There have been some bold announcements coming out of MNRE in the last few weeks. It has claimed that India aims to achieve total RE capacity (excluding large hydro) of 227 GW by March 2022. It has also announced that the government plans to launch a single 100 GW solar manufacturing-cum-storage-cum project development tender to accelerate progress in the sector. Other new initiatives recently announced include 5-10 GW of integrated module manufacturing capacity, 10 GW floating solar capacity, 10 GW hybrid wind-solar capacity, 30 GW offshore wind (by 2030) and a USD 20 billion solar pump scheme.
- The new plan warrants annual RE capacity addition to go up to a mind-boggling 40 GW and is completely detached from reality;
- Our balanced case forecast for total RE capacity by Mach 2022 is only 125 GW;
- By announcing such radical schemes, MNRE may be trying to deflect attention from recent problems and shore up confidence in the sector;
India’s total installed RE capacity as of March 31, 2018 was only 69 GW – the new plan therefore warrants annual capacity addition to go up from 10-12 GW in the last few years to a mind-boggling 40 GW. We believe that the new MNRE plans are completely detached from reality. Amongst other things, India simply doesn’t need so much new power. Power demand growth is fairly benign at about 4.5-5.0%, equivalent to incremental demand of about 8-10 GW per annum. There is excess capacity in the country with more than 75 GW of thermal power plants running at load factors between 20-50%. Moreover, NTPC and other state generators continue to add 5-7 GW of new coal-fired capacity every year.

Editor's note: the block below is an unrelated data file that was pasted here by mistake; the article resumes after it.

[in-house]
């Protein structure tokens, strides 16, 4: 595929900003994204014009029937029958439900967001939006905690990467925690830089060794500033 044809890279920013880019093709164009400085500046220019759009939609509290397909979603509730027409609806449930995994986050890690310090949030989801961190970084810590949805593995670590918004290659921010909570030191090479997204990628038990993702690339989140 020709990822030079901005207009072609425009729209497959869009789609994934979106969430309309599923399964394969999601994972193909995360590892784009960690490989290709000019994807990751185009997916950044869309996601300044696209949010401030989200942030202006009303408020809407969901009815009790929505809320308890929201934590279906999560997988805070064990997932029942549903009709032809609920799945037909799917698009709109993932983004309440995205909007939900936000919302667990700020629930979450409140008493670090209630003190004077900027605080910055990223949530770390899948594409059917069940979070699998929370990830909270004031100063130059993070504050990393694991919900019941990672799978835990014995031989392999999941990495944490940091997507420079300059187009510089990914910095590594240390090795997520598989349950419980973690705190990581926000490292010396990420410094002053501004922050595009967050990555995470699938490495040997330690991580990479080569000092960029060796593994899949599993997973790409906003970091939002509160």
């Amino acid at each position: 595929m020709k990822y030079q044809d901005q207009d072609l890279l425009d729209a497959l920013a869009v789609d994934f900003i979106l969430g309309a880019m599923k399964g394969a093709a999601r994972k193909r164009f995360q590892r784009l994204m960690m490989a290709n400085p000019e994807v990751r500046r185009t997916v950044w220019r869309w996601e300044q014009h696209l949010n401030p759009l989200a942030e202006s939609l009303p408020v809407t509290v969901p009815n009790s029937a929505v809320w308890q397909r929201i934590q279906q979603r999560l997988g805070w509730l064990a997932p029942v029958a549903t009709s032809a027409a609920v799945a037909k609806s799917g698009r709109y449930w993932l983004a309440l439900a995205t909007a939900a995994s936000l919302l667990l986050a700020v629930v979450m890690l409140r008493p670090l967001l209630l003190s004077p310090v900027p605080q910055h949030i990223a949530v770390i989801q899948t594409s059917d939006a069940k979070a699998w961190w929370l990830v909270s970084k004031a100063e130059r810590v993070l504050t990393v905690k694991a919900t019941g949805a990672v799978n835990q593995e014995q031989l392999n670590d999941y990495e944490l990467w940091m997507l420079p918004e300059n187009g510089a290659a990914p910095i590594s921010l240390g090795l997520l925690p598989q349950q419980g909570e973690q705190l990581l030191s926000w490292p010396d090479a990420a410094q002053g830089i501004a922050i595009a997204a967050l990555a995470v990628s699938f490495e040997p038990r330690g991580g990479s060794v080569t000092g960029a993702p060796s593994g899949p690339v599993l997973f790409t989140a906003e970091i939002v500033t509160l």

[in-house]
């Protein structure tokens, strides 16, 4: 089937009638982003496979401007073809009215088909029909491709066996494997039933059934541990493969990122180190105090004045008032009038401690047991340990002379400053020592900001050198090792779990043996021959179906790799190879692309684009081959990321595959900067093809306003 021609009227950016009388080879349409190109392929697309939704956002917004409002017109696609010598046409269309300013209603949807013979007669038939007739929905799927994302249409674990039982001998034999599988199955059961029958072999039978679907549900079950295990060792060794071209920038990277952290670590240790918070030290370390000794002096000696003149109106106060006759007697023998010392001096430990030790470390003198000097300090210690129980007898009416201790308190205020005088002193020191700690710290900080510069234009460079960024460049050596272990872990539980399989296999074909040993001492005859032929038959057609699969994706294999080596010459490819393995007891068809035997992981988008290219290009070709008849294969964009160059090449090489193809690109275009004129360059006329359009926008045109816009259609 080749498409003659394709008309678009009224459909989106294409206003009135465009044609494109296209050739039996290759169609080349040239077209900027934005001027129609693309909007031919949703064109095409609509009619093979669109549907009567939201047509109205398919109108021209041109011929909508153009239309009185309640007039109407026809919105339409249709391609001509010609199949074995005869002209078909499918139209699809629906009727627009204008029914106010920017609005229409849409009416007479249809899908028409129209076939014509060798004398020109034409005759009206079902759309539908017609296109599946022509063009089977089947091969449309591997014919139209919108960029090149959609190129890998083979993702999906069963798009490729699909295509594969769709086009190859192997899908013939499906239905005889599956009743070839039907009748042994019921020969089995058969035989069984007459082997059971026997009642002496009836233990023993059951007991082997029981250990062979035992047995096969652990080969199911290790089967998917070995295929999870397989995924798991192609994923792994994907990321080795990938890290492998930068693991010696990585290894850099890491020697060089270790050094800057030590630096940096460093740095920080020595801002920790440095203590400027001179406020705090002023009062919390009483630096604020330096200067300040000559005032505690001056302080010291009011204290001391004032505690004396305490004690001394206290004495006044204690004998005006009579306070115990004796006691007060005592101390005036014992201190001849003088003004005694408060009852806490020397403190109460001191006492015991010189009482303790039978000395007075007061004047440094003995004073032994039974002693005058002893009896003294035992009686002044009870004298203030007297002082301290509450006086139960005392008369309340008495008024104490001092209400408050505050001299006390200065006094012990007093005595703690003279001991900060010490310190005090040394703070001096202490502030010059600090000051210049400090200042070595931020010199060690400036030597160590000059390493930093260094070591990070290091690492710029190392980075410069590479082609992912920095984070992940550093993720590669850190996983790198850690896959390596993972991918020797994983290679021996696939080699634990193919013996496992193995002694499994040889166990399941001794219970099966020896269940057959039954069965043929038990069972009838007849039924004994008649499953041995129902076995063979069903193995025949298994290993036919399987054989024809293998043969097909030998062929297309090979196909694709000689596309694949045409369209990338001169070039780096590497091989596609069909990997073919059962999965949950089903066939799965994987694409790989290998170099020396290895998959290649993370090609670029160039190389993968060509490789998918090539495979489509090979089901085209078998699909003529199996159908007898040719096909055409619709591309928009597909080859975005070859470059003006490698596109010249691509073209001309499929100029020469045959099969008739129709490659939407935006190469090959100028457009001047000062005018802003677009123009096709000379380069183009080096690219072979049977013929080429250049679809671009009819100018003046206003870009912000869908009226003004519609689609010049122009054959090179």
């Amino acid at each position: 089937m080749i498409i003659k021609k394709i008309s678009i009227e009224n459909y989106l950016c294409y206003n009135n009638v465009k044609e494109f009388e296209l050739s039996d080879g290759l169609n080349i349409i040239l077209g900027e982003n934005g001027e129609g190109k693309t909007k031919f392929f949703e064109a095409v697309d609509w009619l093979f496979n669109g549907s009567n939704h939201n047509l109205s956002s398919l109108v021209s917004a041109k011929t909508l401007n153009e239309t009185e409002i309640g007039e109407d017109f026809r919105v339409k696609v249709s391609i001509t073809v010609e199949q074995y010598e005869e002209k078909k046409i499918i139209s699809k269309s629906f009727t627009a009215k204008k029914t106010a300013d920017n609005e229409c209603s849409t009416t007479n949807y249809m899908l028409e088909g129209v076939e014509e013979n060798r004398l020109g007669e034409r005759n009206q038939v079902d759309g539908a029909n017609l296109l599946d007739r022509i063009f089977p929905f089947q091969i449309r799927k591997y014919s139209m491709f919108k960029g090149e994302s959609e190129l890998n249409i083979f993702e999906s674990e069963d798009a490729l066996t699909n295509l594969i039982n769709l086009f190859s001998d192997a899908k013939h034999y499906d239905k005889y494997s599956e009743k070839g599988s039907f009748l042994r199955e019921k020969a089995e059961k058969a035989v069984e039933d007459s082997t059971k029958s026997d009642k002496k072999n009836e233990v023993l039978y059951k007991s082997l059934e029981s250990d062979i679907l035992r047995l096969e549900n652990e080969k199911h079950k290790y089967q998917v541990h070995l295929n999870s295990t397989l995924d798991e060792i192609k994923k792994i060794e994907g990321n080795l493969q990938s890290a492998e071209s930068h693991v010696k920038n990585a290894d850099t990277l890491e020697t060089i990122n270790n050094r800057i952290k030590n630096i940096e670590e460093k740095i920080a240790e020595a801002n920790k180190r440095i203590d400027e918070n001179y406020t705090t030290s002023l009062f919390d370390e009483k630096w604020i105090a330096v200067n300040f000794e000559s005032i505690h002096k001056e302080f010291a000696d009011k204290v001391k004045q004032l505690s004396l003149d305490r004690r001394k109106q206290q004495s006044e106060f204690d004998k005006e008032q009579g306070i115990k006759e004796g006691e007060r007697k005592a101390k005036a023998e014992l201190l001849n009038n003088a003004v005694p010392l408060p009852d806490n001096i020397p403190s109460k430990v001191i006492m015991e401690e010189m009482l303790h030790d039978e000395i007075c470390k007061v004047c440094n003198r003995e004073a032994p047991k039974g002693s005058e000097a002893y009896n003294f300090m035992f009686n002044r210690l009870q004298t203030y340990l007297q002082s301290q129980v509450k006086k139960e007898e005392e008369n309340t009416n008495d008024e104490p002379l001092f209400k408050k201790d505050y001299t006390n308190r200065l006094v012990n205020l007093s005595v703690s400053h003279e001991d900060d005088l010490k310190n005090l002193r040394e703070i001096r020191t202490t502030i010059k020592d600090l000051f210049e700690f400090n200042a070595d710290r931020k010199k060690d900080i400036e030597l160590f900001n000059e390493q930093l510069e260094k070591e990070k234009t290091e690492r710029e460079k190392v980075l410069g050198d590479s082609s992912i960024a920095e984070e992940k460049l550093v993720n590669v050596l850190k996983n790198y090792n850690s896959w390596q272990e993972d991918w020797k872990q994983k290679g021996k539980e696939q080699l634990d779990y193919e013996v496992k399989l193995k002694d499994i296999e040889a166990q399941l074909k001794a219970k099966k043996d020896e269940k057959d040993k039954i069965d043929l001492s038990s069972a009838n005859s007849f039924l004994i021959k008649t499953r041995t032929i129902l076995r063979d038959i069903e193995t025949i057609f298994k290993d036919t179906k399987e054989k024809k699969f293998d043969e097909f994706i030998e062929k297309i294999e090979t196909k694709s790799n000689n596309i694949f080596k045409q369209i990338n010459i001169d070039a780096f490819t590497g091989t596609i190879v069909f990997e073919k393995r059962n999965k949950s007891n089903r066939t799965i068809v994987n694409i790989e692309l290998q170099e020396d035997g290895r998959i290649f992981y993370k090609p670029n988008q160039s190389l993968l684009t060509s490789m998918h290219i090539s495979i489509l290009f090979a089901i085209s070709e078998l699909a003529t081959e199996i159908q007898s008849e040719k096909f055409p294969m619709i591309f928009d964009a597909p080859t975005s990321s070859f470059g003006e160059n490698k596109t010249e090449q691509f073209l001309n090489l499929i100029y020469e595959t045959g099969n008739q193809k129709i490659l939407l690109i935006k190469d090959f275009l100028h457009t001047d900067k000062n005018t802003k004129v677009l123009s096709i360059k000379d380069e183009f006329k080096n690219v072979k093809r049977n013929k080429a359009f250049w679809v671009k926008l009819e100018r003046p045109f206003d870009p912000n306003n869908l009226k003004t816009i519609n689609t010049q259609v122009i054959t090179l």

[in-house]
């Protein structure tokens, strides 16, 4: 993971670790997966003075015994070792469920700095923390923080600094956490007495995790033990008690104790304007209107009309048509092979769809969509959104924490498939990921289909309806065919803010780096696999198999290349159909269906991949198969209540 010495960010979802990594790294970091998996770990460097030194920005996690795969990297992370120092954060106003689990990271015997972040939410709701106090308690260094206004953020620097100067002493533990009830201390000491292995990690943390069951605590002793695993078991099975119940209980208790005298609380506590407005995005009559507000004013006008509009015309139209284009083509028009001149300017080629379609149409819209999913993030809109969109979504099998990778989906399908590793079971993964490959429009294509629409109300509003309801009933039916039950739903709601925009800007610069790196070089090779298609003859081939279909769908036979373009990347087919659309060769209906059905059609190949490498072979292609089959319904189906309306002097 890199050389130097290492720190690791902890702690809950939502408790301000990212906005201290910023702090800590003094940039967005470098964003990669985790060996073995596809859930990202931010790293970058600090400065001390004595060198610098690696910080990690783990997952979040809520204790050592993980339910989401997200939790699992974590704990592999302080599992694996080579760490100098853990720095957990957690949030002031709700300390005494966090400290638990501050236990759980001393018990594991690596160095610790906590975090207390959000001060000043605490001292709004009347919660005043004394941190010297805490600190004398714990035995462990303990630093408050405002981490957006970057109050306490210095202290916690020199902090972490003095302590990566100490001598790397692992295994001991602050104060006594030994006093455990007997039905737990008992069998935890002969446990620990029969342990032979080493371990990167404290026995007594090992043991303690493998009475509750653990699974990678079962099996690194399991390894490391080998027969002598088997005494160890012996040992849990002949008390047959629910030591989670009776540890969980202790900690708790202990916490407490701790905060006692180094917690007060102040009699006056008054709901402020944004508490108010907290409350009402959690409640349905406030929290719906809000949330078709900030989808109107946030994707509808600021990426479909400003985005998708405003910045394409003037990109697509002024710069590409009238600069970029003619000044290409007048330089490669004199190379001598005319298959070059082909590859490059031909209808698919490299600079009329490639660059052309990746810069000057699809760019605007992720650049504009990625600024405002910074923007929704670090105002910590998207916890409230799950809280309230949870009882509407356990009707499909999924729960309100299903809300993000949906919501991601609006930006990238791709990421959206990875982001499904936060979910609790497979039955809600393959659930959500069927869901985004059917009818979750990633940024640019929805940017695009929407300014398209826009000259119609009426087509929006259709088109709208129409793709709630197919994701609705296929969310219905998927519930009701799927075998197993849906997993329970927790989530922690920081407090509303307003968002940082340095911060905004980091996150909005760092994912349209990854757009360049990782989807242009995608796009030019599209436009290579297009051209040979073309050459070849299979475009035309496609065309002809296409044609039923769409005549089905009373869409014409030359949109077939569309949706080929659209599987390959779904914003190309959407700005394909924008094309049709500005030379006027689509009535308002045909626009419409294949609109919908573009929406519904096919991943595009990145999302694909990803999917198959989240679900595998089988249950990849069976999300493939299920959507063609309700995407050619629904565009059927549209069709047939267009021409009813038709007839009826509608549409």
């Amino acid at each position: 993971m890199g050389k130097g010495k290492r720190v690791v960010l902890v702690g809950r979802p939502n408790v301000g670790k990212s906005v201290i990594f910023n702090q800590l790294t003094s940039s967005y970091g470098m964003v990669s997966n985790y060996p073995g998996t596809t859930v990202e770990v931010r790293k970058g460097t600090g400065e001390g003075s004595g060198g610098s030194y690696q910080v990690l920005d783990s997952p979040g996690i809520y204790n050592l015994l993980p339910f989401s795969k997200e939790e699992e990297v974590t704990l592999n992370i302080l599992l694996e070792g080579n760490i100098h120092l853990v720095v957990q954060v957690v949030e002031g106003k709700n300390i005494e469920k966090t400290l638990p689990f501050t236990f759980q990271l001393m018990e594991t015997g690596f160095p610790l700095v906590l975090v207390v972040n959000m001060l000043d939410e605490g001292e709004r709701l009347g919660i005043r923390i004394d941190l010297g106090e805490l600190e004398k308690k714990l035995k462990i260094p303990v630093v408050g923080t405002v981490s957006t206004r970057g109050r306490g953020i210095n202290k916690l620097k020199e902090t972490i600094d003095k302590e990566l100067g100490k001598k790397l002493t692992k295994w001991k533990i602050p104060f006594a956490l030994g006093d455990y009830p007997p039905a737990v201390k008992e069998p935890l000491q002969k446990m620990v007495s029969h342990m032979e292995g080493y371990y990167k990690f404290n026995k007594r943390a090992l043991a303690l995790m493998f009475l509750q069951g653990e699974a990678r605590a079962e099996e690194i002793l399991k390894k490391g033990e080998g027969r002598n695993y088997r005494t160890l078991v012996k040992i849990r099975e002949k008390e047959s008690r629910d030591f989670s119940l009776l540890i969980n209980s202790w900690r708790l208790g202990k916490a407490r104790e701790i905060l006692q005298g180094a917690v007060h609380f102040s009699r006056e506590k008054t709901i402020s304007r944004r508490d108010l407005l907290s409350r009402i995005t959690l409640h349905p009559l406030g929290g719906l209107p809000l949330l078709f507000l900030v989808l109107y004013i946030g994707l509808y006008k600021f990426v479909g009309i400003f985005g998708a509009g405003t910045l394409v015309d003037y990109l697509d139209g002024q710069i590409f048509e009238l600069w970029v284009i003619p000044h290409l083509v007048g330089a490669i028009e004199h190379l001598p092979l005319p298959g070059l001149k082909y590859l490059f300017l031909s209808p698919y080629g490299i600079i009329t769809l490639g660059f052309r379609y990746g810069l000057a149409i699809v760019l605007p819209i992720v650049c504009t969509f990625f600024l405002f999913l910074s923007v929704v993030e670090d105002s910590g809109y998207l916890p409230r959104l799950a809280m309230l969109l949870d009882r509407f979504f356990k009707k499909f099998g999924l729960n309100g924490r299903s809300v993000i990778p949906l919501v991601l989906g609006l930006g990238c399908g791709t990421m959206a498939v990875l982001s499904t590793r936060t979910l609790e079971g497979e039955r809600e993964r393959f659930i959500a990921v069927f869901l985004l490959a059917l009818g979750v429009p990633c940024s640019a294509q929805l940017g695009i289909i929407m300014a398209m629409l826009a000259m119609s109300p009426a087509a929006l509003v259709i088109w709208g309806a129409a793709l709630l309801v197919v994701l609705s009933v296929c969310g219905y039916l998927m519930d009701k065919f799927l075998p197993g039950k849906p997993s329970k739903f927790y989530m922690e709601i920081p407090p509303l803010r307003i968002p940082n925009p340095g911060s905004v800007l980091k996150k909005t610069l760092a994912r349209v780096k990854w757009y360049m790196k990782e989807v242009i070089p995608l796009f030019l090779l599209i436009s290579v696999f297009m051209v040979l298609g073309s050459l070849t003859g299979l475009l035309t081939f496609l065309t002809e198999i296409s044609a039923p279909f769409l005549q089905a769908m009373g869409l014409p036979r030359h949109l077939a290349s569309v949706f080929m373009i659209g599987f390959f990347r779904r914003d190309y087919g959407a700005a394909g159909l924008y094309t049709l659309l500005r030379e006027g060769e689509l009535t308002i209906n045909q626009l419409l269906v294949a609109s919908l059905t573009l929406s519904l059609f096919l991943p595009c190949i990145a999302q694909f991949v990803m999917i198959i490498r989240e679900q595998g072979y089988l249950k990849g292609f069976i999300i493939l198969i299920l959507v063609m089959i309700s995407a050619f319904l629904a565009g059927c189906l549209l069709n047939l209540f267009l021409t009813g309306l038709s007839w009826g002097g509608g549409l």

Second, there are huge challenges in availability of land, transmission and even financing for the revised scale of capacity addition. Many tenders are already being delayed and timelines extended for project implementation because of transmission system constraints. The solar park scheme is facing major delays. DISCOM finances also remain stretched despite UDAY scheme.
Our forecast for total RE capacity, taking into account overall power demand-supply situation as well as various supply side constraints, is only 125 GW by March 2022. This forecast is also consistent with the findings of our recent RE CEO survey.
So what explains the new plans? We believe that upcoming state and central government elections and wider macro-economic challenges are leading the government to announce ever ambitious plans. In particular, MNRE has been under persistent pressure over the last year due to a series of issues including tender slowdown, GST, customs duties and safeguard duties. We can only speculate that the new MNRE administration is trying to deflect attention from these problems to shore up confidence and raise optimism in the sector.